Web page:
It seems, anymore, like a good 75% of what’s on TV is cop shows. Which isn’t to say, of course, that all of them are bad, because that’s true, not at all. After so many, though, it’s grown old when the most advertised show on any given network is about yet another police department, presumably so innovative, when in reality, it’s just like every other one there is. When not even Ben McKenzie could compel me to make it through more than two episodes of Southland, I figured that was it, I really was done.
Dark Blue, from the ads, looks barely differentiable from all those other aforementioned show, with Dylan McDermott muttering a few snarky one-liners (referring to the FBI as the “Federal Bureau of Intimidation” seems to be what they’re using to sell the show), some appropriately dark colors, people in danger. TNT, as they say, knows drama, and based on this, they know it a little too well, heading from drama into pure cliché. Were it not for the actors — McDermott, who I’ve liked since his days on The Practice, and Logan Marshall-Green in particular — I likely wouldn’t have tuned in at all.
Man, was I glad I did.
On the surface, it only fulfills the requirements set by every other program like it. For a show about an undercover cop division, all of the characters have appropriately unpleasant pasts, whether they’re revealed yet or not; there’s the smart rich boy who could have done anything but chooses instead to endanger his life to make a difference, and, of course, the one who has trouble balancing personal and professional life. And yet it kept me hooked. Something about it, and its energy, made me want to continue watching, to find out what would happen, to the point that I found myself honestly invested after forty minutes of television in these people and their lives. Episode two was engrossing enough to keep me on the edge of my seat, too wrapped up in it to do anything else. At first, I didn’t get it, couldn’t see why this show held me when others didn’t.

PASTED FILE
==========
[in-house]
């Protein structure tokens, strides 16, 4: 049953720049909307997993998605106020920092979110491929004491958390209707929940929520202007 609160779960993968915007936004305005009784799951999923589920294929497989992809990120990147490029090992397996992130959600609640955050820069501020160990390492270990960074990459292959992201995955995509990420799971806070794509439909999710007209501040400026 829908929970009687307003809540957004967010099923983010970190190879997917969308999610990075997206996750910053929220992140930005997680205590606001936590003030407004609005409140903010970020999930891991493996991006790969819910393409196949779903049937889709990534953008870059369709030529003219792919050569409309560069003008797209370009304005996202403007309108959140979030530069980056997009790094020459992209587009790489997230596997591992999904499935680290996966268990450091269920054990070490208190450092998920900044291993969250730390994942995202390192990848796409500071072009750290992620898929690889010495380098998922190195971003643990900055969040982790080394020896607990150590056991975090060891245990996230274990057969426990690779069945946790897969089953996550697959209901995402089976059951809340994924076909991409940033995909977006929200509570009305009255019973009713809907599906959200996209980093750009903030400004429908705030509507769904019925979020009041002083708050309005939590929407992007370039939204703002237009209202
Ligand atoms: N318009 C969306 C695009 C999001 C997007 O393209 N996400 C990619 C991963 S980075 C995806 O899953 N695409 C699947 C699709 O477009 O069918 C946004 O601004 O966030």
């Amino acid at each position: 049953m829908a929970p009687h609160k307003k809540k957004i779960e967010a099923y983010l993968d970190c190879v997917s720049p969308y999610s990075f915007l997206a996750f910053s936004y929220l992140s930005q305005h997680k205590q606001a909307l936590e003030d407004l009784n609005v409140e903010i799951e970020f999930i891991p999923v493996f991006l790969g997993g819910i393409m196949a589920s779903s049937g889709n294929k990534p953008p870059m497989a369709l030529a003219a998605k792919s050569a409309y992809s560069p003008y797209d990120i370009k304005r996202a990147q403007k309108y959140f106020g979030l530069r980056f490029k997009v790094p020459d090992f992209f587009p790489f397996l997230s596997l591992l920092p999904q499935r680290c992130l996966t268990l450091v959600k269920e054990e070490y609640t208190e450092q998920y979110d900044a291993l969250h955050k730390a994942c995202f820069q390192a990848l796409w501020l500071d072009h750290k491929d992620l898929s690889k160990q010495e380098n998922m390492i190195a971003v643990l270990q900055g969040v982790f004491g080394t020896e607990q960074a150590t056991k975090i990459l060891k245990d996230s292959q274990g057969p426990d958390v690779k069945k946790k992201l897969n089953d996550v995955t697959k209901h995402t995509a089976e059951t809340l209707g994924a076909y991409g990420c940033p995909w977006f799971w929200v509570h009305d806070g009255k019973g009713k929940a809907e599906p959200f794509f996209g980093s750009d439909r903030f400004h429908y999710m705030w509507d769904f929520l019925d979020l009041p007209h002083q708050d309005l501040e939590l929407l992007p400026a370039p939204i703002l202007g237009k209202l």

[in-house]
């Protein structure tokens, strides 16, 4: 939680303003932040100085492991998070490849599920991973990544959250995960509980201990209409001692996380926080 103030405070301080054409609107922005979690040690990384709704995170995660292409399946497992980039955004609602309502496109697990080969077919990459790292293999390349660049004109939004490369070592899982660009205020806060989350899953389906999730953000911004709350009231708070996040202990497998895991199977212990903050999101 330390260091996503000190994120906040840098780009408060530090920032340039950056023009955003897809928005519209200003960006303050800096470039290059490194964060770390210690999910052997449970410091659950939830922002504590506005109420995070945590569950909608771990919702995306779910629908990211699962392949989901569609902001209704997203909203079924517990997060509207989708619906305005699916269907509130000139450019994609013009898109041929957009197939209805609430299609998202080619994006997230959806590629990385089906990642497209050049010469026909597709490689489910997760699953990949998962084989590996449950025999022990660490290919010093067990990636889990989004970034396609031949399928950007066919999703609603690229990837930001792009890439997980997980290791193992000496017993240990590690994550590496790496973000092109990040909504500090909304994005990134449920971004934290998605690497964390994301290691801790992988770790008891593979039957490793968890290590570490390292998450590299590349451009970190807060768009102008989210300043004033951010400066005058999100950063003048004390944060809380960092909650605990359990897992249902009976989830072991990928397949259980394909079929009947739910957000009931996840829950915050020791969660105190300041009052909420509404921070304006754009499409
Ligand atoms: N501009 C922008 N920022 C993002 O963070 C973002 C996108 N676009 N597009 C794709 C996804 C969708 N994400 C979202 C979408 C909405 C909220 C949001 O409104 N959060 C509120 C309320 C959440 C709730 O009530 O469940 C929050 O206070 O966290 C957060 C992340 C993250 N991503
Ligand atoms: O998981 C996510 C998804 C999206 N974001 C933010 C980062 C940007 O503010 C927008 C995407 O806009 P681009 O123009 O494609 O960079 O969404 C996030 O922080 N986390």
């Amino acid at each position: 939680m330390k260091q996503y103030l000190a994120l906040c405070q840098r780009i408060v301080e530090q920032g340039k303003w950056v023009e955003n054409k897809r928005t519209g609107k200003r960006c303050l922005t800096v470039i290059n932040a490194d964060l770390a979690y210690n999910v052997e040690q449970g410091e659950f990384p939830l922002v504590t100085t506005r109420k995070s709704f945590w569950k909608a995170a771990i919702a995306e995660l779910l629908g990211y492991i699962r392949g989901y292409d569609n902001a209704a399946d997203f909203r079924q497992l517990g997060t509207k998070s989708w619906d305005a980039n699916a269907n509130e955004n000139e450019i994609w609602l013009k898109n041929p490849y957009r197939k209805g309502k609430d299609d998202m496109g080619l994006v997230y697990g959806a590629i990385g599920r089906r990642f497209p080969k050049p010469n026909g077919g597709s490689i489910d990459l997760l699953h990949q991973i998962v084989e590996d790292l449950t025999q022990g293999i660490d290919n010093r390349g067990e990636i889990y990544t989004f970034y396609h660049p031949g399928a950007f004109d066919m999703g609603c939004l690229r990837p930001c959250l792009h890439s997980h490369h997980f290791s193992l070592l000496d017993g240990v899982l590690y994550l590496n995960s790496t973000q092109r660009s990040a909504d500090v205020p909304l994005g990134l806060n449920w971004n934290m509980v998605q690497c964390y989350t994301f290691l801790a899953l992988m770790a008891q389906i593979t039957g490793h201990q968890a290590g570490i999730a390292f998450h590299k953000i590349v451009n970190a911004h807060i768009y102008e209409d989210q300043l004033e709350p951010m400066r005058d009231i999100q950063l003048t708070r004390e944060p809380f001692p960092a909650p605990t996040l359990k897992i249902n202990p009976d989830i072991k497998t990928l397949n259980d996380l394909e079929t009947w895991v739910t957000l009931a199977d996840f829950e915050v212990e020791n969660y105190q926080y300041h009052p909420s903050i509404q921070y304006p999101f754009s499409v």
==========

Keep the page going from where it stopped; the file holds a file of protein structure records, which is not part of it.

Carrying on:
What Dark Blue has, that shows like Southland with its bleeped-out cuss words don’t, is a lack of pretension. The world created here is one that’s gritty, with no holds barred, just as it should be when detailing stories about people going undercover and working with criminals. The opening scene of the pilot is of an FBI agent being tortured, his body then dumped on the sidewalk; that itself gives a pretty good idea of where this show is willing to go. Add to that compelling performances from McDermott and Marshall-Green, Supernatural‘s Nicki Aycox, and most notably Omari Hardwick, who I’d never heard of before, as a cop who has trouble leaving his wife behind to go on jobs. To say any more would be to give away what is better seen for itself, and I highly recommend you do. In Dark Blue, I would say that TNT has made itself a winner. Its only tests now will be not falling prey to the clichés of the genre — and making sure other people don’t just dismiss it as one of many.